Sometime near the end of the first century Pliny the Younger, a magistrate of Rome, heard a scary story. Presumably he was no stranger to fear. His father died when Pliny was only eight, and just a little over ten years later he was a witness to the eruption of Mount Vesuvius, which resulted in the death of the uncle who had been largely responsible for raising him.
But he was also a relatively successful man. Well educated and known as an eloquent speaker who had served as a military tribune before entering into politics, Pliny rose well above his station. History remembers him most as a writer of letters. He wrote to his friends, to influential politicians, and likely with the intention of publication. He wrote about natural curiosities, daily life, and love. And he wrote about ghosts.
He began a letter to Licinius Sura: “I am extremely desirous to know your sentiments concerning spectres, whether you believe they actually exist and have their own proper shapes and a measure of divinity, or are only the false impressions of a terrified imagination?” Of course he didn’t write in English, but my Latin is a little rusty (though I do pretty much ockray at igpay atinlay).
The first thing I find interesting about Pliny’s letter is that 2000 years later, we are still asking the same question, especially around this time of year. Television programming which within weeks will fill with family friendly specials featuring Santa Claus and good works is right now little more than an obstacle course of blood and terror feeding some fascination with the horrible, and a curiosity about the unexplained.
I’m not exactly complaining. In general I’m fond of Halloween. I enjoy helping the kids carve Jack-o-lanterns while the lightly seasoned pumpkin seeds burn to a crisp in the oven. And I like seeing all of the adorable children turned into begging hyper zombies just as much as the next mom. But I have to admit, I don’t really like scary stories.
When I (very) occasionally see a scary movie or watch a TV special about a haunted house or hear a frightening tale around a campfire, it follows me. My mind lingers over the details of it for sometimes weeks afterwards, returning to me at the most unexpected moments and sending a shiver down my spine. And I think that’s what happened to Pliny, too.
In his letter he relates three separate stories of ghost encounters, but the longest and most detailed is the most interesting to me because it sounds so familiar. The tale begins with an old abandoned house, deemed uninhabitable because of the strange appearance of a shackled specter. Then one day the brave philosopher Athenodorus purchased the house, determined to live peacefully there.
Maybe the rumors got to him because he didn’t head to bed that first night in his new house and instead tried to occupy his time and thoughts with his writing. When at last the chained ghost approached, Athenodorus didn’t look at him, but instead motioned for him to wait a minute (because the best ghost stories have a funny moment to temporarily relieve some of the tension).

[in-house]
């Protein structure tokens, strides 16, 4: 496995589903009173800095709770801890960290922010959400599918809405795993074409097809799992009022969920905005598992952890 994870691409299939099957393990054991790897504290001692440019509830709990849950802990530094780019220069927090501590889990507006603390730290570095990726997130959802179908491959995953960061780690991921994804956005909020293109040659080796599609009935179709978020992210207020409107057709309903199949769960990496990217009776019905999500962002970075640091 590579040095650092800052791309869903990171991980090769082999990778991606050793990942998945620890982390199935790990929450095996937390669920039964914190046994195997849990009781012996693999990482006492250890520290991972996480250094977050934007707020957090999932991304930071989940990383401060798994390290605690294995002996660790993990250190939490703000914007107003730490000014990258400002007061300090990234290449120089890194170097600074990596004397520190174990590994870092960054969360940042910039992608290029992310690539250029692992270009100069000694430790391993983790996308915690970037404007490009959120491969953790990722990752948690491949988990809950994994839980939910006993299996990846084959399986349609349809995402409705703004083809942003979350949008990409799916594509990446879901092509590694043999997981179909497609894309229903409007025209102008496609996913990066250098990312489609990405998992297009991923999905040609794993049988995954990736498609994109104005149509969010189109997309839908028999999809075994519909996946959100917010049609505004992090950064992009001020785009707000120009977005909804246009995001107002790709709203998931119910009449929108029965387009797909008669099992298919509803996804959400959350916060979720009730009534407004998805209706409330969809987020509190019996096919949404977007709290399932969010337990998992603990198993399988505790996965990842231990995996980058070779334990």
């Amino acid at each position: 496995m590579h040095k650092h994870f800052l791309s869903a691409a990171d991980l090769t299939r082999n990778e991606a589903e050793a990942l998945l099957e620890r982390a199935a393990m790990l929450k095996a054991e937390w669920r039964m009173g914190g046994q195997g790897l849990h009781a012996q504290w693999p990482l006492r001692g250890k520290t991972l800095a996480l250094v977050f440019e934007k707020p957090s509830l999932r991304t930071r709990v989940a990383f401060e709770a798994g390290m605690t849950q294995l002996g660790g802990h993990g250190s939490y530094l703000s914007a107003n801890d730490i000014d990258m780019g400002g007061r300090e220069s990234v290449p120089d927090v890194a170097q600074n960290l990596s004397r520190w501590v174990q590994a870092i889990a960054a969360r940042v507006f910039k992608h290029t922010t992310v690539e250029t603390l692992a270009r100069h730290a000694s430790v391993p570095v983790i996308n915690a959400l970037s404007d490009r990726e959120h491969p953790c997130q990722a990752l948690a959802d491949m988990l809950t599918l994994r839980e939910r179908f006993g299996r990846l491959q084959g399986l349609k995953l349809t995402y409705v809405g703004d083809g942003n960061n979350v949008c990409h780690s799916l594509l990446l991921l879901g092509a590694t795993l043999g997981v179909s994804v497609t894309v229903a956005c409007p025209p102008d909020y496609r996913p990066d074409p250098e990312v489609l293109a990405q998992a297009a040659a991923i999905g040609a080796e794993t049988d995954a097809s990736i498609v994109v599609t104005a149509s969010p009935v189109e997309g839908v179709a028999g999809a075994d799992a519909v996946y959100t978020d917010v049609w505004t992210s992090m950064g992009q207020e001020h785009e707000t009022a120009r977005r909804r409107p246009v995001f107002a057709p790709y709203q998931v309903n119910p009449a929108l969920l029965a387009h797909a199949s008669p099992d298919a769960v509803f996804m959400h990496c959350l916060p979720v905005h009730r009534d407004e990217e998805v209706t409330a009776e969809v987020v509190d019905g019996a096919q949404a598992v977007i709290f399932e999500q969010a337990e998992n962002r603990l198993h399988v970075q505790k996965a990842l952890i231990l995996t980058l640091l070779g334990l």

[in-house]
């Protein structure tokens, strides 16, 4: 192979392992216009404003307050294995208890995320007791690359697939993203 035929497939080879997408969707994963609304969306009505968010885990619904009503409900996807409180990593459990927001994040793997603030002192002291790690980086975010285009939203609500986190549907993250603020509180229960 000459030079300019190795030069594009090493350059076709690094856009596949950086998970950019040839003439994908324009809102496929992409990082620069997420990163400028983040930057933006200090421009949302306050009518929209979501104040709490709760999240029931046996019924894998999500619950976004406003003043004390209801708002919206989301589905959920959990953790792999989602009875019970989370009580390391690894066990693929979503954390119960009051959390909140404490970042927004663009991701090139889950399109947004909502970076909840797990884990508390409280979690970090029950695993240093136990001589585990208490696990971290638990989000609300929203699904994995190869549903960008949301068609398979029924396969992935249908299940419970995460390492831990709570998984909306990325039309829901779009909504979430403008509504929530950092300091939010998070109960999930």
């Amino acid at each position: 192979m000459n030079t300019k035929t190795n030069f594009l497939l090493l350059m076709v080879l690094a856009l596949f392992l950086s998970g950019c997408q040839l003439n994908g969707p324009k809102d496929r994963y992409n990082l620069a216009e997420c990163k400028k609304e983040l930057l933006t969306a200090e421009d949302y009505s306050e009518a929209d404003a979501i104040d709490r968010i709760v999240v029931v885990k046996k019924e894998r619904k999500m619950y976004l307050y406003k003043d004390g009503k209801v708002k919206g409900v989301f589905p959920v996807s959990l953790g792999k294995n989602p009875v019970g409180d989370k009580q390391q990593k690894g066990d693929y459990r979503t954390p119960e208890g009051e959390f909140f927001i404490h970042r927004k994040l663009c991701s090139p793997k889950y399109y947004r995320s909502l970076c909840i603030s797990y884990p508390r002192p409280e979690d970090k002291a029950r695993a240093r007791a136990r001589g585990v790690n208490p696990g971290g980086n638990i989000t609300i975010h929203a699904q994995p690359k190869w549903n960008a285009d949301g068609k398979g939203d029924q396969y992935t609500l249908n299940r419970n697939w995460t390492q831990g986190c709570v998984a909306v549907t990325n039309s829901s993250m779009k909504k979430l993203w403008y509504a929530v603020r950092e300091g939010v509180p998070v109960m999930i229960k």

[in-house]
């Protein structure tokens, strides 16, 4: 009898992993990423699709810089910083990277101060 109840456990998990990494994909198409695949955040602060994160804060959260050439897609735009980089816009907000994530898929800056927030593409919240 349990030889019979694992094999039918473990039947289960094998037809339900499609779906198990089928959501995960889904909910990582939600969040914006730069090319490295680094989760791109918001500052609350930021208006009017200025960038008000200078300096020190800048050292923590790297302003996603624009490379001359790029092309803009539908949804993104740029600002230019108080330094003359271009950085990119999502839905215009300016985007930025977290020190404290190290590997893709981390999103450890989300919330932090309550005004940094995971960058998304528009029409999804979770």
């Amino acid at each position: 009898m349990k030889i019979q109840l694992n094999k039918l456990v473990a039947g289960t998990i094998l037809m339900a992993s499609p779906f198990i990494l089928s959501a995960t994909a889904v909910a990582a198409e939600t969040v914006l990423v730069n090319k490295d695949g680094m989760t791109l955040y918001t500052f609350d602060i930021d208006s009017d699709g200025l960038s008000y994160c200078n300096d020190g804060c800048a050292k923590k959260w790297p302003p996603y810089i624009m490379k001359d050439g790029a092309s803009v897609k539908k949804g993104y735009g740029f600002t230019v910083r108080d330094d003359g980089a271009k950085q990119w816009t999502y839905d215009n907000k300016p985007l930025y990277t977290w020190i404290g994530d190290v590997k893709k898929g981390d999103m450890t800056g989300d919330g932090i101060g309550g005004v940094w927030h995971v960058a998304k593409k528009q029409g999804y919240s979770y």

Obviously, the ghost didn’t like being put off and began to rattle his chains more aggressively (singing a rousing chorus of “Marley and Marley,” like a couple of grumpy old muppets) until finally the philosopher sighed and shouted “What!?” A little startled at the blunt response and frankly a little hurt at being ignored for so long, the ghost sheepishly led Athenodorus outside and disappeared.
The philosopher marked the spot where the ghost vanished and the next morning had the place excavated only to find human remains entangled in chains. He gave the remains a proper send-off. And the ghost never bothered him or anyone again.
Of the ghost stories that I haven’t managed to avoid, this is pretty much the plot of most of them. And Pliny’s may have been the first to provide a written description of ghosts as spirits in need of help to complete a task (it’s also likely that Athenodorus was the first to say “I see dead people”).
He claims in his letter that this is a story he heard about and he wants to get to the bottom of it. The concept of ghosts doesn’t fit, it seems, into his well-educated mind, and he’s trying to figure out if the story has merit, the same way we do every time we tune in to one of those ghost hunting shows, read the latest collection of stories about this or that city’s haunted past, or book the hotel room where that grisly murder allegedly took place a hundred years ago.
Pliny ends his letter admitting that Sura is likely to answer with ambiguous logic, but imploring him to offer a true opinion instead. Pliny has heard the prevalent stories that are either conclusive proof of ghosts haunting the mysterious places of earth or wildly imaginative mass hallucinations. Like most of us, especially on Halloween as our thoughts dwell on the frightening, he wants to know for sure.
Unfortunately we don’t know Sura’s answer or Pliny’s conclusion, but we do have 2000 years of stories to weigh as we puzzle out whether or not ghosts really do exist. And we may never find a conclusive answer. But the one thing I do know for sure is that I would rather watch a heartwarming Christmas special.